Do more on anti-smoking
The best argument in favor of strengthening Indiana’s anti-smoking efforts may be the most recent numbers on teen smoking.
Protecting public health by increasing the incentive to keep Hoosiers from lighting up ought to be a priority.
Although teen smoking has declined, more than 3 million high school students and 600,000 middle school students still smoke cigarettes.
While numbers have declined in recent years nationwide, the drop-off has slowed.
In Indiana, the decline in smoking among high school youth from 2000 to 2010 was 45 percent; among middle school students during the same period, the drop was even greater, 56 percent. By high school, however, our young people smoke at a rate that outpaces the national average.
From the South Bend Tribune
Predators and social media
Since judges had already tossed similar laws in Nebraska and Louisiana, members of American Civil Liberties Union of Indiana must have felt pretty good about their chances of getting this state’s ban on sex-offender access to Facebook and other social media thrown out. But federal Judge Tanya Walton Pratt didn’t follow the pattern. In an 18-page order issued Friday, she said the state has a strong interest in protecting children and that the rest of the Internet remains open to those who must register as sex offenders.
“The Court concedes that social networking is a prominent feature of modern-day society,” she wrote. “However, communication does not begin with a Facebook wall post and end with a 140-character Tweet.” That may understate the important role the social media have to play in our lives, but not by much.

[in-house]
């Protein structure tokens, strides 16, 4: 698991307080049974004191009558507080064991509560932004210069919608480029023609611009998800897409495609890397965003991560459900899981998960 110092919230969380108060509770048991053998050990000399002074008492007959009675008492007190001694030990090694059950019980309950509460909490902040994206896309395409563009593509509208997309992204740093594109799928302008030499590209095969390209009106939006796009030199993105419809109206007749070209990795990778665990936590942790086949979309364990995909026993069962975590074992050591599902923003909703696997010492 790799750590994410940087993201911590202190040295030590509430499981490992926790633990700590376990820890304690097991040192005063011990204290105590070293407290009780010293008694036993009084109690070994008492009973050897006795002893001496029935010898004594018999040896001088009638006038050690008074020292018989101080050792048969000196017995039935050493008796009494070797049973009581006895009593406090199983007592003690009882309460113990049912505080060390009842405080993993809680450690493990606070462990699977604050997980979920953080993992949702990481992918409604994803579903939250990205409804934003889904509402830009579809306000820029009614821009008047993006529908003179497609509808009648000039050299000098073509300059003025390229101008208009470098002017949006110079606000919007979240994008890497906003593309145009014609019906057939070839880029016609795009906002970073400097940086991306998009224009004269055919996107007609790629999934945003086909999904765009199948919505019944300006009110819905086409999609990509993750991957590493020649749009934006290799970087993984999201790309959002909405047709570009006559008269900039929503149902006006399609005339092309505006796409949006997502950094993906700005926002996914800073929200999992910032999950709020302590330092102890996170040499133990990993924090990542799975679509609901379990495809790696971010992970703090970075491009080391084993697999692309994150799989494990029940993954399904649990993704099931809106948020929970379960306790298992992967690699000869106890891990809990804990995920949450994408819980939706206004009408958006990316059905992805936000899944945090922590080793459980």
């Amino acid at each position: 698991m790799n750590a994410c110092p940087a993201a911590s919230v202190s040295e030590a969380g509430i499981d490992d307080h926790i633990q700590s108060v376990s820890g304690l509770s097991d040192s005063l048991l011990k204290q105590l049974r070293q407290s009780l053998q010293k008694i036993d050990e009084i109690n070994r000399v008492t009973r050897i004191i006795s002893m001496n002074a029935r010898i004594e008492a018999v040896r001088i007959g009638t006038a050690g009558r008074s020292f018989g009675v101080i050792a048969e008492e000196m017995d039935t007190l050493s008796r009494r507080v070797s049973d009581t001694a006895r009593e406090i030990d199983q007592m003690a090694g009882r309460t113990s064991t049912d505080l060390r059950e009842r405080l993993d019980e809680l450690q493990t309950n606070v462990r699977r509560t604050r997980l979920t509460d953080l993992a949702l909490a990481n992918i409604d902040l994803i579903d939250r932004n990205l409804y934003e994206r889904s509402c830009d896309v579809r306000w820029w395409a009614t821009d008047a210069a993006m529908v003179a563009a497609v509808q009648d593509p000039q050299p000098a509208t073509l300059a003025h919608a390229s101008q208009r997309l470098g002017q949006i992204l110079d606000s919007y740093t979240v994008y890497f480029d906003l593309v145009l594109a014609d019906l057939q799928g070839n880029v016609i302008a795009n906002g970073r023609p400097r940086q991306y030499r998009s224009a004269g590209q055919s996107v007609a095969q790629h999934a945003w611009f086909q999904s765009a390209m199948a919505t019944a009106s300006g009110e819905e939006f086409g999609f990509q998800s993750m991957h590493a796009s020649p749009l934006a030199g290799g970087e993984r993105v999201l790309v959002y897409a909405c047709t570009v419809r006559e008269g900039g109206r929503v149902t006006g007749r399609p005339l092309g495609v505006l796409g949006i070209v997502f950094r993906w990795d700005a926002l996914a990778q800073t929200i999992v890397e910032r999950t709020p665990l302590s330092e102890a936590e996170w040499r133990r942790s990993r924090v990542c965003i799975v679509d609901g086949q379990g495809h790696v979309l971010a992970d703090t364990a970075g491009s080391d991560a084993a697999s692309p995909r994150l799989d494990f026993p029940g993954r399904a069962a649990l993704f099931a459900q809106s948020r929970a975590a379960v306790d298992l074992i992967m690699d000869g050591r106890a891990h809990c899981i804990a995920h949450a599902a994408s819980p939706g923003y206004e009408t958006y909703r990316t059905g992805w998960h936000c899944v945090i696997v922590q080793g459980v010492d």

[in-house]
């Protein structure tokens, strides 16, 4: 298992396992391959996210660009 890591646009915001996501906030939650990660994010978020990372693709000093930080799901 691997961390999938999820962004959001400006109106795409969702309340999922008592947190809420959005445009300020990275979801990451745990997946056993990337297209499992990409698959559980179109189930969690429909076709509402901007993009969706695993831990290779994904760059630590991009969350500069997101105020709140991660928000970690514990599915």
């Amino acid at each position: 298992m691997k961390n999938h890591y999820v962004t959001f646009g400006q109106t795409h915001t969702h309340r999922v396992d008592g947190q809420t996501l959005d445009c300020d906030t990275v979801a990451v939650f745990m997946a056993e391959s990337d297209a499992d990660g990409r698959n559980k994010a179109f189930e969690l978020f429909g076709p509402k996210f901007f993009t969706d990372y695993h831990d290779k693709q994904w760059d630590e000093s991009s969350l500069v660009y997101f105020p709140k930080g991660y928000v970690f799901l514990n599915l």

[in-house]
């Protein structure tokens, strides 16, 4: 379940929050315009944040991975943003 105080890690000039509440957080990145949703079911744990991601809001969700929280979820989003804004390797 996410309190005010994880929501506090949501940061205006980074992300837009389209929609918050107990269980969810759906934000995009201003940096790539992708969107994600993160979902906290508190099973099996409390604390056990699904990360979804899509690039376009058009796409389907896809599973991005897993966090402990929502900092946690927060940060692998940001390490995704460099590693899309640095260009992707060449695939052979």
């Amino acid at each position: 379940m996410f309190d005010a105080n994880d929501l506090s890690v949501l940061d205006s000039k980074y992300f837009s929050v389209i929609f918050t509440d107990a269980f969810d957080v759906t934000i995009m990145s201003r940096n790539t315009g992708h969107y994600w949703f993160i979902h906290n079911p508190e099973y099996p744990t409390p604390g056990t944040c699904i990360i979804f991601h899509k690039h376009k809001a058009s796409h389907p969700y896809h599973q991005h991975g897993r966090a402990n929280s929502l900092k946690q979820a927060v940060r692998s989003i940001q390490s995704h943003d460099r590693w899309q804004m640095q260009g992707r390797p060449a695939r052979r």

Federalism is still a muddle
If you’re trying to determine what effect the Supreme Court’s ruling on Arizona’s immigration law will have on Indiana’s similar legislation, good luck.
Indianapolis immigration attorney Steven Tuchman says our law is “toast. From what I read the Indiana law is not going to survive.” But state Sen. Mike Delph, an architect of Indiana’s law, says he remains confident that “much if not most of our law is legally permissible under this decision.” Attorney General Greg Zoeller is analyzing the ruling.
Good luck, too, if you’d like to know where the ruling leaves the federal-state relationship in the current hash our leaders have made of federalism. Can you say “mixed message”? The court threw out most provisions of the Arizona law as infringements on federal prerogatives. But it upheld the central “Show us your papers” provision.
College really is not for all
It might have seemed like an inappropriate remark coming from someone about to be named president of a major university, but Gov. Mitch Daniels broached an important topic last week when he observed that not every student should aim for the traditional college education.
“There are more Americans today with college debt than with college diplomas,” he said. “So there are an awful lot of people saying that, as important as it is, the way it is may need some changes.”
Student debt in the United States topped $1 trillion last year, according to an estimate by the Consumer Financial Protection Bureau. That has created a “high education bubble” that is in danger of bursting. A hot debate over what to do about it in education circles, and Daniels isn’t the only one calling for new approaches to college.
How much is too much power?
The U.S. Constitution was crafted by people who greatly feared central power, so that document gave great latitude to states and strictly limited the federal government to a few, specifically enumerated powers. But the relationship started changing almost immediately after ratification, and the federal government has been getting stronger at the expense of states ever since. Is there anything the federal government can’t do or make us do?
That concern is why the individual mandate – that Americans must carry health insurance or pay a fine – has been the central question of the Obamacare debate. If Congress can order us to buy something – eat your broccoli, children; it’s a government rule – it can truly make us do anything. So, now that the Supreme Court has upheld Obamacare, how does that change the federalism equation?